The second is Lake University Ireland Cancer Center, 9485 Mentor Ave., Suite No. 3, Mentor, OH 44060.

As for Johnson's funeral, Brunner spokeswoman Nancy Sanden said visiting hours are scheduled for 2 to 4 p.m. and again from 6:30 to 8:30 p.m., Tuesday, December 28.

Immediately following the last visiting segment at 8:30 p.m. a funeral service is planned, Sanden also said.

Johnson was one of the Great Lake's most well-known fishing authorities and a popular go-to fishing seminar speaker. He operated his hugely popular and successful "Thumper" sport-fishing charter service from Grand River Marine in Grand River Village.

Friends and associates have expressed their sorrow at the loss of Johnson, an example of how a professional angler and sportsman should conduct himself, these individuals said in a Thursday News-Herald story.

For any additional information or directions, call Brunner Funeral at 440-255-3401.

Johnson's on-line obituary is available at

- Jeffrey L. Frischkorn

Thursday, December 23, 2010

A tribute to Ron Johnson

Confined to their stalls the fleet of sport-fishing vessels tugged at their rope moorings the way pent-up thoroughbreds snort and grind at their bits.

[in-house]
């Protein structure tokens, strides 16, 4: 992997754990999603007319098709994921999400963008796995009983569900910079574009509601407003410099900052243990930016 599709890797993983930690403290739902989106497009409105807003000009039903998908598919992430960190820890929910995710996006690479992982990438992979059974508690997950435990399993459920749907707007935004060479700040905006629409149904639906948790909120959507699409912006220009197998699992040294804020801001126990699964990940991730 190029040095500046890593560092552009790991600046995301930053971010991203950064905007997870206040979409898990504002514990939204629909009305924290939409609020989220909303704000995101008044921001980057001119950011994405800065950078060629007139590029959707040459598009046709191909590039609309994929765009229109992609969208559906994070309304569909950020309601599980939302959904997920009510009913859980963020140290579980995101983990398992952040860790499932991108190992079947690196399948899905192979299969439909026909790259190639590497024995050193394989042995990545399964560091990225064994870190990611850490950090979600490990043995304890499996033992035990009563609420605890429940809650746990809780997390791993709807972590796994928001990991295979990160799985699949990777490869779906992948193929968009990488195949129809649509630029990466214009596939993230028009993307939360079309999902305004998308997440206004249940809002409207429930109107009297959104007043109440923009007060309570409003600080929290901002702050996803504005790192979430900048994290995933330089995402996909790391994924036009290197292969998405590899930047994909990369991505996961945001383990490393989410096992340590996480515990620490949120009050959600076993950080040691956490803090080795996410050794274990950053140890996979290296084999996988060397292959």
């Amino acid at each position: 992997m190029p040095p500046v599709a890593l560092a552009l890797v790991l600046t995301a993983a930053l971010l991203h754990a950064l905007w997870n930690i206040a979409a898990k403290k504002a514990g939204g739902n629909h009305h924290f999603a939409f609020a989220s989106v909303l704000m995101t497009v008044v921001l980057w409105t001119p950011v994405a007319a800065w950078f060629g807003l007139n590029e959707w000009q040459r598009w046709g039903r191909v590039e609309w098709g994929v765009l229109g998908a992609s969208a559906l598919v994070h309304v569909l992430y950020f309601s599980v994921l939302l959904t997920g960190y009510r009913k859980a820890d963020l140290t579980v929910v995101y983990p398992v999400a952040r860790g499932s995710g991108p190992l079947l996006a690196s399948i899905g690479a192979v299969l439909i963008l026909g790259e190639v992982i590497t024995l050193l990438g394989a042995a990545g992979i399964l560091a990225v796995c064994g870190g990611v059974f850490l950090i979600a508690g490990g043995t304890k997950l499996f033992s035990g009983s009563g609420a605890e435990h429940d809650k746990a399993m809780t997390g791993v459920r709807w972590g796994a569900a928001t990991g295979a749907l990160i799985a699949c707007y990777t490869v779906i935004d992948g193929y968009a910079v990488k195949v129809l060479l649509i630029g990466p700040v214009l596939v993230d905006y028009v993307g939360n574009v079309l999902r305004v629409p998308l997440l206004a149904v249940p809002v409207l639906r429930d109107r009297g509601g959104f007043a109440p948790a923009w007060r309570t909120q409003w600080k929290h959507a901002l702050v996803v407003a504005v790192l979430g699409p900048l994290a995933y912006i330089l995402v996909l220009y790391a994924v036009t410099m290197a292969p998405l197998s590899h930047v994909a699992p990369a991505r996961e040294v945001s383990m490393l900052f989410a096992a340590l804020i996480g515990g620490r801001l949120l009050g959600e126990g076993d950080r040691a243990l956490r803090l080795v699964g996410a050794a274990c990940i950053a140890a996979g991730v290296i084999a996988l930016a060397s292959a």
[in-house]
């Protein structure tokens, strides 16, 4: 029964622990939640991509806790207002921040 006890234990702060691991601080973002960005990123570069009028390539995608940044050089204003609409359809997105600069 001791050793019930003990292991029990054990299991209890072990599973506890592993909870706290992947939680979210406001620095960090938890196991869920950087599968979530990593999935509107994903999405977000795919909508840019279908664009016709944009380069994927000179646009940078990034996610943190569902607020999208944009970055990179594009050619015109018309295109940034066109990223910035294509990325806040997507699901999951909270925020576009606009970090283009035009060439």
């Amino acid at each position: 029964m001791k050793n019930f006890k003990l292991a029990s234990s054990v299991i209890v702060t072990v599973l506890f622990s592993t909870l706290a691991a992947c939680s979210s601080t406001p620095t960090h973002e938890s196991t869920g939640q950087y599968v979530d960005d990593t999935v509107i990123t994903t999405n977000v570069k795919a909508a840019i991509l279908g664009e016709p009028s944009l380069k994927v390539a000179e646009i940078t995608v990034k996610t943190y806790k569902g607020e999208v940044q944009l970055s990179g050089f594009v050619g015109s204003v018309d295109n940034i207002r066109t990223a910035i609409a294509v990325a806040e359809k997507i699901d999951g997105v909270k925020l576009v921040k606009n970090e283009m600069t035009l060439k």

It would seem to suggest the boats were anxious to get about their business. That being, to become pack horses carrying riders and their truck to the fishing grounds off Fairport Harbor.

Maybe my eyes were deceiving me but the one stallion seemingly the most eager to break free of its tethered restraints was “Thumper,” owned by Ron Johnson.

I had traveled to Grand River Marina earlier this summer to collect some charter captain gossip along with tips for the paper’s weekly fishing report.

But none of the captains were around, each having cancelled their charters because of the lake’s unsettled nature. That cost them money, of course, but for Johnson it was also a tax-due bill.

By early summer we all knew that Ron was dying of lung cancer, battling the disease with a heart two sizes too large. It came as no surprise, of course, given that Ron was a seriously heavy chain smoker. Just the thought of him smoking gave us all the willies though I can’t recall anyone ever advising Ron to quit.

Maybe that was our fault and perhaps had we said something sooner Ron still would be around. Maybe, but I doubt it. That was Ron and we gladly accepted his faults along with the treasures he so often rewarded us with.

There was the smile, certainly. It beamed off his face and the laugh lines would crinkle at the corners of his eyes.